New Brunswick Wrongful Death Lawyer

A loved one’s death is among the most devastating events a person and family might ever have to face. When another person’s negligence caused the death, the anger and feelings of betrayal might be almost impossible to process.

There is no bringing a loved one back, but if someone was responsible for causing the death, it might be possible to hold them accountable. Families could receive damages to compensate for losing their loved one’s current and future financial contributions. If the loved one survived for a time after his or her injuries, it might be possible to bring a suit seeking compensation for their pain and suffering before their death (commonly called a survival action).

A personal injury attorney guides a family through the difficult process of deciding how to proceed. The time to take legal action is limited, so it is wise to seek professional advice as soon after your loved one’s death as possible.

Who Can Bring a Post-Death Action?

In legal jargon, a person who dies is a “decedent”. If the decedent has a will at the time of his or her death, it usually names an executor to carry out the decedent’s final wishes. This person is often a spouse or a child, but it could be anyone the decedent chose. If there is no will, a court will name an administrator to represent the estate.

The estate’s administrator or executor brings a wrongful death lawsuit or a survival lawsuit, according to New Jersey General and Permanent Statutes §2A:31-1. As noted above, the estate’s legal representative could be a spouse, child, or another family member, but their ability to bring a post-death action rests on their appointment as the estate’s legal representative, not on their familial relationship to the decedent. An attorney could help a family understand who is responsible for bringing a wrongful death suit on their behalf.

Damages in a Wrongful Death Action

Damages in a wrongful death action compensate heirs for the loss of the decedent’s current or future financial contribution to their wellbeing. This includes the value of the decedent’s work as well as the economic value of their contributions to the family.

A demand for damages in the case of a decedent who had a full-time job with benefits might include:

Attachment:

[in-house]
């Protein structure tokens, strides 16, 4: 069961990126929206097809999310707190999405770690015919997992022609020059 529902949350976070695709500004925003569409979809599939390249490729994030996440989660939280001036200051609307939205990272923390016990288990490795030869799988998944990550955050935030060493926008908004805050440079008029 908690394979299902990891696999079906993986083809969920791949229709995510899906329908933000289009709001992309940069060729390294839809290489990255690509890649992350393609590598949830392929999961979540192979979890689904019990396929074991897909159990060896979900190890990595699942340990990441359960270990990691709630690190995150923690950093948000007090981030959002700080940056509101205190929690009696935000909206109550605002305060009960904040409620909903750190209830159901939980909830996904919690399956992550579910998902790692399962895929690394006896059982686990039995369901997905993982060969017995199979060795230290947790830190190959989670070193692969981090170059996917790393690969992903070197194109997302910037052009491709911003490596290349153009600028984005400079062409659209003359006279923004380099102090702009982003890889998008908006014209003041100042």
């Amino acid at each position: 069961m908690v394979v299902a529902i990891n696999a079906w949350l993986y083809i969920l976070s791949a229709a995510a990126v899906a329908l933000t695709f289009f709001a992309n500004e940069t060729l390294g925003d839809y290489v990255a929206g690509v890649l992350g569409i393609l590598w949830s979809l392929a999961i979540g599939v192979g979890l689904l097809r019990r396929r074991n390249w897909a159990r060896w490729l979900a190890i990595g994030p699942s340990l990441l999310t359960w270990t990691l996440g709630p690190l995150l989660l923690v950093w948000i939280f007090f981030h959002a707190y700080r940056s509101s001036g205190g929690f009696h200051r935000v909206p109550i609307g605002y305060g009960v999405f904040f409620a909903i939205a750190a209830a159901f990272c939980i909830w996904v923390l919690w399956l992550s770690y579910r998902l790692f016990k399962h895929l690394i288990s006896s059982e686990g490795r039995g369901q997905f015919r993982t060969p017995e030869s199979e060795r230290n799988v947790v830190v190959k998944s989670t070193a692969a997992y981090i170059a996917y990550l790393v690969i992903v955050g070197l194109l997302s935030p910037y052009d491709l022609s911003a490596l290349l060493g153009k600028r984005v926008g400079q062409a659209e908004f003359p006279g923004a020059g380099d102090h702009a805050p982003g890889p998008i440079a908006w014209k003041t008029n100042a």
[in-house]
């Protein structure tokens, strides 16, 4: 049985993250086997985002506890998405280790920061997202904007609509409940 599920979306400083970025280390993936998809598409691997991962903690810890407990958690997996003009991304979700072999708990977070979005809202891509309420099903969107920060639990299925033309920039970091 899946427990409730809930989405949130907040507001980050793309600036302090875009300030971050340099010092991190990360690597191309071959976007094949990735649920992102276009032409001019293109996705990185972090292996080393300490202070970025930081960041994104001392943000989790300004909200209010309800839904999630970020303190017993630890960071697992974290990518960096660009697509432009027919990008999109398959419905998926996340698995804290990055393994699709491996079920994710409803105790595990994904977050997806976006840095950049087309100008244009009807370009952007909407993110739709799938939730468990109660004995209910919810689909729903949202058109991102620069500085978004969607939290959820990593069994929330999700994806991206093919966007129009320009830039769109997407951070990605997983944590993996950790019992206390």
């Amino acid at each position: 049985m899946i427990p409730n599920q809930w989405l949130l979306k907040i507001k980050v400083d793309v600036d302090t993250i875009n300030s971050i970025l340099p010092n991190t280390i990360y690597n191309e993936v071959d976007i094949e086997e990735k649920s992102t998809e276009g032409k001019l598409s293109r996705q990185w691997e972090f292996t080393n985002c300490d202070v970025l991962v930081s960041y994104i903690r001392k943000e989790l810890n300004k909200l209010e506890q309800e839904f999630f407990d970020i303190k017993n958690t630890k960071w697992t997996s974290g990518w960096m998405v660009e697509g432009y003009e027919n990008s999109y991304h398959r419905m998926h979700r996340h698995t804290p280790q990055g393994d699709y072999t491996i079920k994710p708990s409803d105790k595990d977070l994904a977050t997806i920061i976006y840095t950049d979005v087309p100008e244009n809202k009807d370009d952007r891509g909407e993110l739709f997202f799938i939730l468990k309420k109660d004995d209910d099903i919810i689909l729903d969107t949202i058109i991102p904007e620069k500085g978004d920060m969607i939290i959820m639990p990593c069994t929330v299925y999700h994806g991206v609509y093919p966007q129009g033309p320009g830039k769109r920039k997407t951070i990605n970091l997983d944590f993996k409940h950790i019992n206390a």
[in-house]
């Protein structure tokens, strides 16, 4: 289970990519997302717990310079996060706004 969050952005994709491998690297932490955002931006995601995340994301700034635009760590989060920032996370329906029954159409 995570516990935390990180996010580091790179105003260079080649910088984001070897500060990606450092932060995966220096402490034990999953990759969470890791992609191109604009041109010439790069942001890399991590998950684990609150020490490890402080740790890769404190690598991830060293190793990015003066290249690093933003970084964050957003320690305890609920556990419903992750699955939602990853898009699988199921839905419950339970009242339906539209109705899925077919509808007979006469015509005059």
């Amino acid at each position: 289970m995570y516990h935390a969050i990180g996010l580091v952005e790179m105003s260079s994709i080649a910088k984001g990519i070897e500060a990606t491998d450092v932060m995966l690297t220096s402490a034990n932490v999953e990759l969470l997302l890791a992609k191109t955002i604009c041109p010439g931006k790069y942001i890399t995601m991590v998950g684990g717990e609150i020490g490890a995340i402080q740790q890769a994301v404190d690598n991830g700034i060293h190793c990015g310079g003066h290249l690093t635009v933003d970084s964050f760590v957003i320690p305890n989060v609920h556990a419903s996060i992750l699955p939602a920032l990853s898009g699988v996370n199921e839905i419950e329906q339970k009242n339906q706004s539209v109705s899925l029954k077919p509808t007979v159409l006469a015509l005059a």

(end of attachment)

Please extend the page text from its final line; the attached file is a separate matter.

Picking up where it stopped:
• Decedent’s yearly wages plus the value of fringe benefits minus income tax, multiplied by the number of years the decedent would have remained in the workforce but for their injury and death
  • Financial value of decedent’s contributions to the household, usually estimated by determining what it would have cost to hire someone to provide babysitting, accountancy, yard maintenance, cooking, tax preparation, cleaning, tutoring, counseling, driving, etc.
  • Medical expenses and funeral expenses the family incurred because of their loved one’s injury and death

Damages are shared among the people who would normally share in a person’s estate, and a legal professional could explain who those people are in a particular case. In general, the people entitled to receive damages from a wrongful death action are the decedent’s surviving spouse and children, if any. If the decedent had none, then the surviving parents receive the award from a wrongful death action. If neither spouse, child, nor parents survived the decedent, the award would be distributed to siblings, nieces, and/or nephews.

Damages in Survival Actions

A survival action seeks compensation for the suffering a decedent went through before their death. Like a wrongful death action, the estate’s administrator or executor brings the lawsuit. However, a survival action is brought on behalf of a decedent’s estate, unlike a wrongful death action, which is brought on behalf of the decedent’s heirs.

Damages in a survival action include compensation for the decedent’s pain, suffering, disability, impairment, loss of enjoyment of life,  and lost wages for the period between the decedent’s injury and their death. It is also possible to seek compensation for medical expenses and funeral expenses in a survival action.

In contrast to damages for wrongful death, damages from a survival action are paid into the estate, not directly to the decedent’s heirs. Thus, if the estate has debts, the damages might be used to settle them. Remaining damages from a survival action are distributed to the decedent’s heirs in accordance with the will, or according to New Jersey intestacy statutes, if the decedent did not have a will. A lawyer could help identify the recipients in a specific case.

Hold Wrongdoers Accountable with An Experienced Attorney

One way to find peace after a family member’s death is to seek justice from the people whose wrongdoing contributed to it. Money cannot make up for the enormous loss, but it can offer some closure and a modicum of financial security.

The laws governing wrongful death and survival lawsuits are complex, and pursuing these claims successfully requires a high degree of competence and expertise. Call on a New Brunswick wrongful death lawyer to handle your family’s claim. The law requires families to act quickly when seeking damages after a loved one’s death, so call today.

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